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The following is an archive of a post made to our 'vox-tech mailing list' by one of its subscribers.

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Re: [vox-tech] newbie regexp question
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Re: [vox-tech] newbie regexp question


  • Subject: Re: [vox-tech] newbie regexp question
  • From: "Jay Strauss" <jstrauss@bazillion.MAPScom>
  • Date: Sun, 01 Oct 2000 06:31:52 -0700
  • References: 39D3A735.F5C448BB@sagresdiscovery.com
  • References: 86zoksw961.fsf@123.211.6.64.reflexcom.com
  • References: 20000928135628.A2767@cowanbox.com
  • References: 009d01c02a19$ab0f75c0$0a00a8c0@hal2
  • References: 20000929101814.A4511@cowanbox.com

That was a nice explanation!

But why do you open the file with a "<" sign.  I that so there is no ambiguity
that you are reading the file?


Jay Strauss
jstrauss@bazillion.com
(h) 773.935.5326
(c) 312.617.0264

----- Original Message -----
From: "Micah Cowan" <micah@cowanbox.com>
To: <vox-tech@franz.mother.com>
Sent: Friday, September 29, 2000 12:18 PM
Subject: Re: [vox-tech] newbie regexp question


> On Fri, Sep 29, 2000 at 08:31:34AM -0500, Jay Strauss wrote:
> > Micah,
> >
> > Basic Perl question, in your example:
> >
> > > #!/usr/bin/perl
> > > undef $/; # slurp the file into a scalar
> > > $contents = <>;
> > > $contents =~ /$exactSequence/;
> > > $beforeMatch = $`;
> > > $match = $&;
> > > $afterMatch = $';
> >
> > Since you don't identify the file (I'm not sure where the "<>" will read),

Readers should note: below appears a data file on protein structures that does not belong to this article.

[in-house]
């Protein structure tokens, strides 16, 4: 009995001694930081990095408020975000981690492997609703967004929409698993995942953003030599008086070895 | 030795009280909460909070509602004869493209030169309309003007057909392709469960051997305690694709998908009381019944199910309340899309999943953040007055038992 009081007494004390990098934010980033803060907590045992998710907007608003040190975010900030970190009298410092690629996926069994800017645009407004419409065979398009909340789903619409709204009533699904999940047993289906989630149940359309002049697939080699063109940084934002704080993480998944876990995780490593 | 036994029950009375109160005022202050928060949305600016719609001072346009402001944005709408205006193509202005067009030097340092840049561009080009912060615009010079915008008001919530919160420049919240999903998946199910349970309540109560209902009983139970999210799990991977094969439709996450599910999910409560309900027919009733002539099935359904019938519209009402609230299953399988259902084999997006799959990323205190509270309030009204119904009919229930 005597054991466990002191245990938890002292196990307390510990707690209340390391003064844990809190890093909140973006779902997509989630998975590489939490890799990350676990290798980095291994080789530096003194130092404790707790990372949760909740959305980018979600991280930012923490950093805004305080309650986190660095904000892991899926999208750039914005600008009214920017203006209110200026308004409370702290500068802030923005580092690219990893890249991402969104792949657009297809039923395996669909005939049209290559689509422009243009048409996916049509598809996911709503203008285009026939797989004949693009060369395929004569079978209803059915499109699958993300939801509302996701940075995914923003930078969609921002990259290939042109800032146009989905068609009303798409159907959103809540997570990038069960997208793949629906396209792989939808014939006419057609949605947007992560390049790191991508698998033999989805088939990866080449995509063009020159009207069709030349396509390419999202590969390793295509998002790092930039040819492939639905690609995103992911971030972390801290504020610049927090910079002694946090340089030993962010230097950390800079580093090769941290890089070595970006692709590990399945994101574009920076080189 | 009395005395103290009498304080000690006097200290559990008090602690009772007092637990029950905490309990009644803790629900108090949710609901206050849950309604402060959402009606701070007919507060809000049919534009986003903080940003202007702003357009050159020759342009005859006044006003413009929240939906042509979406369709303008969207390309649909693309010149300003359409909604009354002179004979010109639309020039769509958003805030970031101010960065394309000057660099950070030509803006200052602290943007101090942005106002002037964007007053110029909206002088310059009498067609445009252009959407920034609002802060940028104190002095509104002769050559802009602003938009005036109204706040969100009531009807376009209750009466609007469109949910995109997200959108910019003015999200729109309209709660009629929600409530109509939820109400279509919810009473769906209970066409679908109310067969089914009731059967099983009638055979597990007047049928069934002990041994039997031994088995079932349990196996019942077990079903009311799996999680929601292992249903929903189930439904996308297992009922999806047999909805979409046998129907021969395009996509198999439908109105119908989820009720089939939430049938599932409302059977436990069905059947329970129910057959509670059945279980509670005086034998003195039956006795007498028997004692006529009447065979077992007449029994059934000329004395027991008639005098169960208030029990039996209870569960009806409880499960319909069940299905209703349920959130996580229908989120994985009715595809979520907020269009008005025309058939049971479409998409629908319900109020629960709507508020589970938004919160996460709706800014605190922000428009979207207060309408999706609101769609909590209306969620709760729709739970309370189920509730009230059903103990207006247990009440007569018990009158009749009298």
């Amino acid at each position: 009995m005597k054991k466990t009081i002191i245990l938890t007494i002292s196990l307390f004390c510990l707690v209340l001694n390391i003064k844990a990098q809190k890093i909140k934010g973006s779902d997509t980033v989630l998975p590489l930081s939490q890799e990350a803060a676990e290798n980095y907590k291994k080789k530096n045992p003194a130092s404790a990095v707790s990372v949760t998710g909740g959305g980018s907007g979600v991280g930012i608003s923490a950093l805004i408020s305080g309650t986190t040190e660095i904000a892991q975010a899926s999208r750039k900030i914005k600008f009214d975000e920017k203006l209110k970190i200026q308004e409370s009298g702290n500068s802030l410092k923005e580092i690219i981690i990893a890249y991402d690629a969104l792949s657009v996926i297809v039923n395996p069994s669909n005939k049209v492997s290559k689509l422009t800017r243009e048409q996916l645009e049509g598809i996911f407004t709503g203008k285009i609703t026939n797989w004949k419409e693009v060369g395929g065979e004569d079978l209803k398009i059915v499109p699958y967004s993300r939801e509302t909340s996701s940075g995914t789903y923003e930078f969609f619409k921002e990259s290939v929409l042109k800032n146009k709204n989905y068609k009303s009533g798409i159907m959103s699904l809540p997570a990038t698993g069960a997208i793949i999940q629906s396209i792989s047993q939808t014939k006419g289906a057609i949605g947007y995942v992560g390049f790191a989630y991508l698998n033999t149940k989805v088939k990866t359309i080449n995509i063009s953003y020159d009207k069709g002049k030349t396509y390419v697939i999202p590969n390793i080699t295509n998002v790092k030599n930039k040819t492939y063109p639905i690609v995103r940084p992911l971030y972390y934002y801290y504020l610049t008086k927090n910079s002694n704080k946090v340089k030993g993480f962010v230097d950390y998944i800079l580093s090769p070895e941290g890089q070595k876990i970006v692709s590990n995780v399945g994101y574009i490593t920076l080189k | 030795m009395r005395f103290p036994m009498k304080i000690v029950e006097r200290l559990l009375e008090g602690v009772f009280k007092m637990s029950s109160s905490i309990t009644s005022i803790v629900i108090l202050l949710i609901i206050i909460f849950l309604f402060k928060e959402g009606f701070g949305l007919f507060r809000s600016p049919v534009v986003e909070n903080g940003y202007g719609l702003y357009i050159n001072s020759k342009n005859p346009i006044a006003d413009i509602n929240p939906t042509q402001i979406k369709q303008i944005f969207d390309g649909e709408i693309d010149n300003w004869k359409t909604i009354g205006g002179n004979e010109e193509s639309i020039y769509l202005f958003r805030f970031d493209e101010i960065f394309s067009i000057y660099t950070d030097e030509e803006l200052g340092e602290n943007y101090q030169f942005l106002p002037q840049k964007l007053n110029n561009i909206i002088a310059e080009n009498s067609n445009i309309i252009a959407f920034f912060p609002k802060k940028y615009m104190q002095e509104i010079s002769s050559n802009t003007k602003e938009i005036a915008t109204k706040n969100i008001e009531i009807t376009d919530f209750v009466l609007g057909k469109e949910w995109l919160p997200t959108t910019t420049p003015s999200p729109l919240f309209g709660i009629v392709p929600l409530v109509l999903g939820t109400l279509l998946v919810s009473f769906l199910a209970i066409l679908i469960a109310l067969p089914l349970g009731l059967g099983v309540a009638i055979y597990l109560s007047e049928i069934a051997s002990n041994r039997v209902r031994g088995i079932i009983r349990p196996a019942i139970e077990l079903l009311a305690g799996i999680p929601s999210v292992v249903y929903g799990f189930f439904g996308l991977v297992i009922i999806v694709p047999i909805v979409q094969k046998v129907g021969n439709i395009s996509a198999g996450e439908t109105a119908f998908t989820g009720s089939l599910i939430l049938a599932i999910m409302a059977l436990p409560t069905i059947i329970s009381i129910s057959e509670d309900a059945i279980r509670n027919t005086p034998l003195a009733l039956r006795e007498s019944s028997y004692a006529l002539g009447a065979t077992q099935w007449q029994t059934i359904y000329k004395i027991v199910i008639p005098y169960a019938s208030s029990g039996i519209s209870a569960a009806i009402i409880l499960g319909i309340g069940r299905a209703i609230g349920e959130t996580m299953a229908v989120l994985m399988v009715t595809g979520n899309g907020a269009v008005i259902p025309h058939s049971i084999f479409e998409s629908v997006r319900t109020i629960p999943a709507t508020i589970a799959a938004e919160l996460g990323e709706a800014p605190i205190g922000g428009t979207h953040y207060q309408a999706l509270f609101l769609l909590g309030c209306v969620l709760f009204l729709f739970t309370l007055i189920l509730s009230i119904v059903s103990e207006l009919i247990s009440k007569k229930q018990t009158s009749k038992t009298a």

lets
> > say I had a file at /home/jstrauss/FileToBeRead.txt, how would I read an
entire
> > file into the variable?
>
> <> will read from every file provided to it by the command line, or if
> there aren't any, from standard input.
>
> To read in a specific file:
>
> open (FILE, '< /home/jstrauss/FileToBeRead.txt');
> $contents = <FILE>;
> close (FILE);
>
> will do the trick.
>
> >
> > And what does "undef $/;" do?
>
> As the comment says, undeffing $/ will activate "slurp-mode", which
> means when you assign <> to a scalar, you will read the entire file
> into a scalar, instead of only one line.  If you don't want newlines,
> you'll need to get rid of those, perhaps with:
>
> $contents =~ tr/\n//d;
>
> The way it works is, perl always reads one line in from the file when
> you are assigning to a scalar - however, you can change perl's
> definition of a line.  The $/ variable holds the string which perl
> understands to terminate lines in an input file, so if you undef it,
> it won't recognize anything as a line terminator and will read the
> whole file.
>
> The way I did it was rather hackish - a better way to do it is:
>
> $oldValue = $/;
> undef $/;
> ... (do stuff) ...
> $/ = $oldValue;
>
> Ideally placing that last line directly after reading in the file's
> contents, so you don't accidentally screw with other possible file
> reading mechanisms you may be using.
>
> Cheers,
> Micah
>
> >
> > Jay Strauss
> > jstrauss@bazillion.com
> > (h) 773.935.5326
> > (c) 312.617.0264
> >
>


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